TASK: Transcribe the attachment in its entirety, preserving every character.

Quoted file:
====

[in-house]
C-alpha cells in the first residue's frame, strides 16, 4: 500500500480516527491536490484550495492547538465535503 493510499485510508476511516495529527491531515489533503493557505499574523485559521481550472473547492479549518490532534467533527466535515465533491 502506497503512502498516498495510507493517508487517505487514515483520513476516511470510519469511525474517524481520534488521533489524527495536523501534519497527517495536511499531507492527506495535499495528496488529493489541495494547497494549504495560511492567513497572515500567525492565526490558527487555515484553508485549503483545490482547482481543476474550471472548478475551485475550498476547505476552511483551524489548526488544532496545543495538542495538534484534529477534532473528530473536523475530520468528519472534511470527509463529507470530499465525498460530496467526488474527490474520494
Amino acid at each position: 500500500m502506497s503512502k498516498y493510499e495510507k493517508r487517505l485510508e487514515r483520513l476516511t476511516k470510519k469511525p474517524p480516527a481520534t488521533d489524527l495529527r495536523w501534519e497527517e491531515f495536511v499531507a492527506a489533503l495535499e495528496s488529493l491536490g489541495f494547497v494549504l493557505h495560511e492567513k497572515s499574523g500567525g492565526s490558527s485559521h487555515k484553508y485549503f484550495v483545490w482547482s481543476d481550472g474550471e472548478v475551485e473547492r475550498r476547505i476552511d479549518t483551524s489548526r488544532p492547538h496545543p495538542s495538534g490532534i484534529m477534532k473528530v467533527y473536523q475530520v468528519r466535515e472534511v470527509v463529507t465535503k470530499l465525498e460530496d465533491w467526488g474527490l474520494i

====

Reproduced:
[in-house]
C-alpha cells in the first residue's frame, strides 16, 4: 500500500480516527491536490484550495492547538465535503 493510499485510508476511516495529527491531515489533503493557505499574523485559521481550472473547492479549518490532534467533527466535515465533491 502506497503512502498516498495510507493517508487517505487514515483520513476516511470510519469511525474517524481520534488521533489524527495536523501534519497527517495536511499531507492527506495535499495528496488529493489541495494547497494549504495560511492567513497572515500567525492565526490558527487555515484553508485549503483545490482547482481543476474550471472548478475551485475550498476547505476552511483551524489548526488544532496545543495538542495538534484534529477534532473528530473536523475530520468528519472534511470527509463529507470530499465525498460530496467526488474527490474520494
Amino acid at each position: 500500500m502506497s503512502k498516498y493510499e495510507k493517508r487517505l485510508e487514515r483520513l476516511t476511516k470510519k469511525p474517524p480516527a481520534t488521533d489524527l495529527r495536523w501534519e497527517e491531515f495536511v499531507a492527506a489533503l495535499e495528496s488529493l491536490g489541495f494547497v494549504l493557505h495560511e492567513k497572515s499574523g500567525g492565526s490558527s485559521h487555515k484553508y485549503f484550495v483545490w482547482s481543476d481550472g474550471e472548478v475551485e473547492r475550498r476547505i476552511d479549518t483551524s489548526r488544532p492547538h496545543p495538542s495538534g490532534i484534529m477534532k473528530v467533527y473536523q475530520v468528519r466535515e472534511v470527509v463529507t465535503k470530499l465525498e460530496d465533491w467526488g474527490l474520494i